The QR codes on Ford Focuses (Foci?) were for a game. Scan all five, collect a badge and be entered in some stuff, like two tickets to the Webby Awards and one free night at a hotel. Rather a poor prize, if you ask me.
I'm no counterfeit expert, but I suspect that QR codes themselves are so low-tech and easy to replicate that they wouldn't be an anti-counterfeit measure. Only if the QR code was specially designed with some high tech materials might it be useful.
But there are some many other techniques, that I don't know if QR codes would make a difference.
Before screwing around with QR codes, the U.S. first should print coins that actually show what they're worth! The U.S. is one of the few countries (I think) that doesn't print the denomination on its coins -- just to have fun with foreigners.
However, I do like the idea of QR codes on coins pointing to relevant information about the coins. It's another way to get more educated.
If the only purpose of QR codes is to point to a deskop Web site, it's not a big deal, except that a snapping a photo of a long URL is faster.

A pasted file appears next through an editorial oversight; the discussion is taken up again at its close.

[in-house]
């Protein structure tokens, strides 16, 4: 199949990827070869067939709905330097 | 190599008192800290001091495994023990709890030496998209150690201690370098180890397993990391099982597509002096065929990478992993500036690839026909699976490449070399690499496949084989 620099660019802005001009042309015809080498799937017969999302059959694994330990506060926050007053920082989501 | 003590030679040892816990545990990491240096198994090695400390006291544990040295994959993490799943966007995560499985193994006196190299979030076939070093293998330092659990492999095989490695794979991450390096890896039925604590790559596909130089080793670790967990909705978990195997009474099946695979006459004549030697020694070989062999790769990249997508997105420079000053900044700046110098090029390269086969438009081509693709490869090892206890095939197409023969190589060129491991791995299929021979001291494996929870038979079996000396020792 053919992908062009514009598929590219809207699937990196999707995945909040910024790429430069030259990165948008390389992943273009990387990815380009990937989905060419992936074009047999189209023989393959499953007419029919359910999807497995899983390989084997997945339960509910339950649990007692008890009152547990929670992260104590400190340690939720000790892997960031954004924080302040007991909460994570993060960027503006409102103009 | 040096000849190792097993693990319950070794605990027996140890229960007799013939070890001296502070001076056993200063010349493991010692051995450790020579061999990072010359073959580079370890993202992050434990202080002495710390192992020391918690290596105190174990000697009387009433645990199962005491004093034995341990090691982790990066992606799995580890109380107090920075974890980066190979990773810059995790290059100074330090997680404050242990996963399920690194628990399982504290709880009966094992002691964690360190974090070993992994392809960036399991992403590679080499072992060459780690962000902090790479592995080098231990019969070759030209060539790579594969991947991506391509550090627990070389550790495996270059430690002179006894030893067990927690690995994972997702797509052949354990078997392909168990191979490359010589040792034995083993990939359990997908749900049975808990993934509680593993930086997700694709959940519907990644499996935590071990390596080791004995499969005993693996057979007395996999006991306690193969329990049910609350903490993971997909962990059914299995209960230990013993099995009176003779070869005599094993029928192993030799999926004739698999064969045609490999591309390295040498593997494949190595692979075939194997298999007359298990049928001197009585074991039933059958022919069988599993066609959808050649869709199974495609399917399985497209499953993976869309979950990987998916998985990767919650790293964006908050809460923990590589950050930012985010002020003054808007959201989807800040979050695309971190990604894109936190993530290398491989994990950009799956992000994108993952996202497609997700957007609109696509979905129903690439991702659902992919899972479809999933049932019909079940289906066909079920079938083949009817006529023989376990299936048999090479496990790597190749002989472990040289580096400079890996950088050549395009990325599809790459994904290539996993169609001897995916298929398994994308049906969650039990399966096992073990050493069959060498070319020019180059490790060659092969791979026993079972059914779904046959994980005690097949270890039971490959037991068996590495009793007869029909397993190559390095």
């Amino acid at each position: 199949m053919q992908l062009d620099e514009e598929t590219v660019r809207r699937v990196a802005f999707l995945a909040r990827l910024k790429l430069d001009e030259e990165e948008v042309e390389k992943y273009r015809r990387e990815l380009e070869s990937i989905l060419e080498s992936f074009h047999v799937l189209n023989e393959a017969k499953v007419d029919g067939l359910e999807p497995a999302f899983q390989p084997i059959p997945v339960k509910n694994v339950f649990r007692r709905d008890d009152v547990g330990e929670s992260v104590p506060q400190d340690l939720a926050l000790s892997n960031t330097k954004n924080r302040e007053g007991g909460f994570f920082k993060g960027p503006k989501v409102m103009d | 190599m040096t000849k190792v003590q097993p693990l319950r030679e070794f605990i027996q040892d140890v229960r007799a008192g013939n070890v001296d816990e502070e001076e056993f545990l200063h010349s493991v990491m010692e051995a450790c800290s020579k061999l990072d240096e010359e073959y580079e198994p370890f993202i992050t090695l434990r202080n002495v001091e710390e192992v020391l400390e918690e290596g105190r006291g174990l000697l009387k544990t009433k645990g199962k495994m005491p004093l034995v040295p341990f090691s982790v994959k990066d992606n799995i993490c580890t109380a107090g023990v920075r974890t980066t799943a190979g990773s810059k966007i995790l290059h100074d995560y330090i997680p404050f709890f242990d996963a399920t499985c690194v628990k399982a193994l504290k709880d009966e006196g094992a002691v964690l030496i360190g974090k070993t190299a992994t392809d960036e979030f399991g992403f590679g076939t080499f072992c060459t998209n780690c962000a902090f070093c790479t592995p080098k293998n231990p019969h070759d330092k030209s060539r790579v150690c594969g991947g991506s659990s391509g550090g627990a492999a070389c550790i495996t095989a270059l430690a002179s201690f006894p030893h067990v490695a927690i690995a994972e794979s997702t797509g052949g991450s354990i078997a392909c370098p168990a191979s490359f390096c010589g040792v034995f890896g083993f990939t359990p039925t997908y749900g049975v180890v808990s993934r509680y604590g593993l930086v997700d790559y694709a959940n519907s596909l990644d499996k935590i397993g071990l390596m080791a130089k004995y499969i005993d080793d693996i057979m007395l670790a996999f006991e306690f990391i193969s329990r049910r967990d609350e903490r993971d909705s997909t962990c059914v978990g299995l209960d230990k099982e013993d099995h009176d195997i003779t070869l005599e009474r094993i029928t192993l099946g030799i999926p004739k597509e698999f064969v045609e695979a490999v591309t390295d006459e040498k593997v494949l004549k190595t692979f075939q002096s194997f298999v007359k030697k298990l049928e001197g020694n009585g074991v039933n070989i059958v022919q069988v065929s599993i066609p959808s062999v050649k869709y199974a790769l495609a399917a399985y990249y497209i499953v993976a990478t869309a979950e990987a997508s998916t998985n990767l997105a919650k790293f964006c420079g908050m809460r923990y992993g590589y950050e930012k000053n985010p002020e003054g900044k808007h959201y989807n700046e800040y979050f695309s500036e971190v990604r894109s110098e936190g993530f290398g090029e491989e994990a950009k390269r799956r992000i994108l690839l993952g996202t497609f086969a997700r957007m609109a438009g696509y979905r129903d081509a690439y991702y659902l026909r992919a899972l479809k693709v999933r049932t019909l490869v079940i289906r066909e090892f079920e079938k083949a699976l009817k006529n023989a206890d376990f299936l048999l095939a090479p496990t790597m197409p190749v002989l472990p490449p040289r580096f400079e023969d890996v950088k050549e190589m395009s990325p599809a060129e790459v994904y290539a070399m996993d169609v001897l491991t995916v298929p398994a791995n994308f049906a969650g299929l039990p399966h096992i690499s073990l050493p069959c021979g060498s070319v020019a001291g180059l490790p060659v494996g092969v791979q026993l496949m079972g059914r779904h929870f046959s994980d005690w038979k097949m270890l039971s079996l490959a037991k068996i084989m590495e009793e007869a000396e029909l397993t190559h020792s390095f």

The more interesting aspects of QR codes are for providing useful and/or entertaining information, such as easy integration of contact data, pointing to a Web page that's optimized for phones and for a specific purpose or opening a video.
Businesses helped neighbors with Internet access and mobile device charge-ups during Sandra. Following that example, enterprises should consider preparing Internet disaster plans to help the public during disasters.
A survey by JD Powers found that customer interest in product features is lessening as phones evolve. Rather than features, price is driving purchases, and that change could have a dramatic impact on how IT departments secure these devices.
The iPad Mini is the latest iteration of the exploding tablet category. Because most tablets are WiFi-only, they create a new kind of mobile network. The problem is that we don't have issues like roaming and security defined for this new world.
Now apparently the mobile platform of choice, the Apple iPhone has benefited from its sound understanding of human factors and ergonomics – but is this reputation threatened by a looming avalanche of advertising?
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